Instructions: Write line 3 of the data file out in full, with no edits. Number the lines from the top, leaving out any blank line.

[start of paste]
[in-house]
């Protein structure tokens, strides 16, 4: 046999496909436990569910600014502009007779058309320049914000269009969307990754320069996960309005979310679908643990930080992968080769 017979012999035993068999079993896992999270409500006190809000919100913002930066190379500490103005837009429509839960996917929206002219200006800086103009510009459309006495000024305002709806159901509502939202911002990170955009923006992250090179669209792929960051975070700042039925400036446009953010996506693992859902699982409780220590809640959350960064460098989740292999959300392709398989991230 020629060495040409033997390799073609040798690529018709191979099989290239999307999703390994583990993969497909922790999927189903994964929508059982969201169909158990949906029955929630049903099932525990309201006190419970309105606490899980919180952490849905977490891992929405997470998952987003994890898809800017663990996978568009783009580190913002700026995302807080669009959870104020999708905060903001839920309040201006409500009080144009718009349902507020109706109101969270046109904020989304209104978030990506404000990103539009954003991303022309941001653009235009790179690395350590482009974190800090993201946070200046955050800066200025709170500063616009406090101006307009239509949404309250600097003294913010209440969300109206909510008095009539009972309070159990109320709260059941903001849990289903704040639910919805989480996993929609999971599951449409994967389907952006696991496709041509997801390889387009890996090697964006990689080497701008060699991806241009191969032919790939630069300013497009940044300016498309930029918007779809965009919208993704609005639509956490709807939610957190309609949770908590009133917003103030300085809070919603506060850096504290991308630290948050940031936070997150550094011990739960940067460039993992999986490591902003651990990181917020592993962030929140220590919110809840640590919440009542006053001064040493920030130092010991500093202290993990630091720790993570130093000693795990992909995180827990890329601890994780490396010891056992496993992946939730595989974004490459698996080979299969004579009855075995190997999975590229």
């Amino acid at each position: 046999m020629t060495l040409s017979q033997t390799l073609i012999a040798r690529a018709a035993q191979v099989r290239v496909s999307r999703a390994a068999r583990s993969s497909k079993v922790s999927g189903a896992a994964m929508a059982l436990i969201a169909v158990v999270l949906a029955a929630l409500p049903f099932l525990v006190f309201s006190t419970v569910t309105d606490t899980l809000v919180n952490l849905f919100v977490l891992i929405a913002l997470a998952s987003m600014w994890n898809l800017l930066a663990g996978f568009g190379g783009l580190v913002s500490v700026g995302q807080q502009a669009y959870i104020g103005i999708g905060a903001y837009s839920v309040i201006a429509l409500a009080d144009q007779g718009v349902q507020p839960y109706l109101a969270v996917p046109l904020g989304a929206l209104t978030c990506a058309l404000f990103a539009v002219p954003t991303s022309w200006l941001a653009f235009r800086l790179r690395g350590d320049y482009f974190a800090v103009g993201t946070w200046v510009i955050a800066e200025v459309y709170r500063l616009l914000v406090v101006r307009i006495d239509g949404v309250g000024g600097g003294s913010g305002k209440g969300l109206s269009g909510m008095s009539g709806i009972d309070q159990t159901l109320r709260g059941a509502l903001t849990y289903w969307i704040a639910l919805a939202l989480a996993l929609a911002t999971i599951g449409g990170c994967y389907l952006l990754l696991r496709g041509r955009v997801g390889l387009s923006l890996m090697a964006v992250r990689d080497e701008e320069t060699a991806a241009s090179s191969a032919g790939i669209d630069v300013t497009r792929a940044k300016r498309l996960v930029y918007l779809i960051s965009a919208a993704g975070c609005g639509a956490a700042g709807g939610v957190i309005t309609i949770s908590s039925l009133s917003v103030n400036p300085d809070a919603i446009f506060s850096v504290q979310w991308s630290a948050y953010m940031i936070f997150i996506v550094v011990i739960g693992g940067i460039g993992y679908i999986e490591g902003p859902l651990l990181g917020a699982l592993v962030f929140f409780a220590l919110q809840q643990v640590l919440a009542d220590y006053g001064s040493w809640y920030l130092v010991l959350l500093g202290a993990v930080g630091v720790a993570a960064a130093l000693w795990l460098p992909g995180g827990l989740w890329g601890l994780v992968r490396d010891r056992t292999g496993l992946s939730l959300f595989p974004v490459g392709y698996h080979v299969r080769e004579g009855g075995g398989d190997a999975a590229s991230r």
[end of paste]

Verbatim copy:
């Amino acid at each position: 046999m020629t060495l040409s017979q033997t390799l073609i012999a040798r690529a018709a035993q191979v099989r290239v496909s999307r999703a390994a068999r583990s993969s497909k079993v922790s999927g189903a896992a994964m929508a059982l436990i969201a169909v158990v999270l949906a029955a929630l409500p049903f099932l525990v006190f309201s006190t419970v569910t309105d606490t899980l809000v919180n952490l849905f919100v977490l891992i929405a913002l997470a998952s987003m600014w994890n898809l800017l930066a663990g996978f568009g190379g783009l580190v913002s500490v700026g995302q807080q502009a669009y959870i104020g103005i999708g905060a903001y837009s839920v309040i201006a429509l409500a009080d144009q007779g718009v349902q507020p839960y109706l109101a969270v996917p046109l904020g989304a929206l209104t978030c990506a058309l404000f990103a539009v002219p954003t991303s022309w200006l941001a653009f235009r800086l790179r690395g350590d320049y482009f974190a800090v103009g993201t946070w200046v510009i955050a800066e200025v459309y709170r500063l616009l914000v406090v101006r307009i006495d239509g949404v309250g000024g600097g003294s913010g305002k209440g969300l109206s269009g909510m008095s009539g709806i009972d309070q159990t159901l109320r709260g059941a509502l903001t849990y289903w969307i704040a639910l919805a939202l989480a996993l929609a911002t999971i599951g449409g990170c994967y389907l952006l990754l696991r496709g041509r955009v997801g390889l387009s923006l890996m090697a964006v992250r990689d080497e701008e320069t060699a991806a241009s090179s191969a032919g790939i669209d630069v300013t497009r792929a940044k300016r498309l996960v930029y918007l779809i960051s965009a919208a993704g975070c609005g639509a956490a700042g709807g939610v957190i309005t309609i949770s908590s039925l009133s917003v103030n400036p300085d809070a919603i446009f506060s850096v504290q979310w991308s630290a948050y953010m940031i936070f997150i996506v550094v011990i739960g693992g940067i460039g993992y679908i999986e490591g902003p859902l651990l990181g917020a699982l592993v962030f929140f409780a220590l919110q809840q643990v640590l919440a009542d220590y006053g001064s040493w809640y920030l130092v010991l959350l500093g202290a993990v930080g630091v720790a993570a960064a130093l000693w795990l460098p992909g995180g827990l989740w890329g601890l994780v992968r490396d010891r056992t292999g496993l992946s939730l959300f595989p974004v490459g392709y698996h080979v299969r080769e004579g009855g075995g398989d190997a999975a590229s991230r």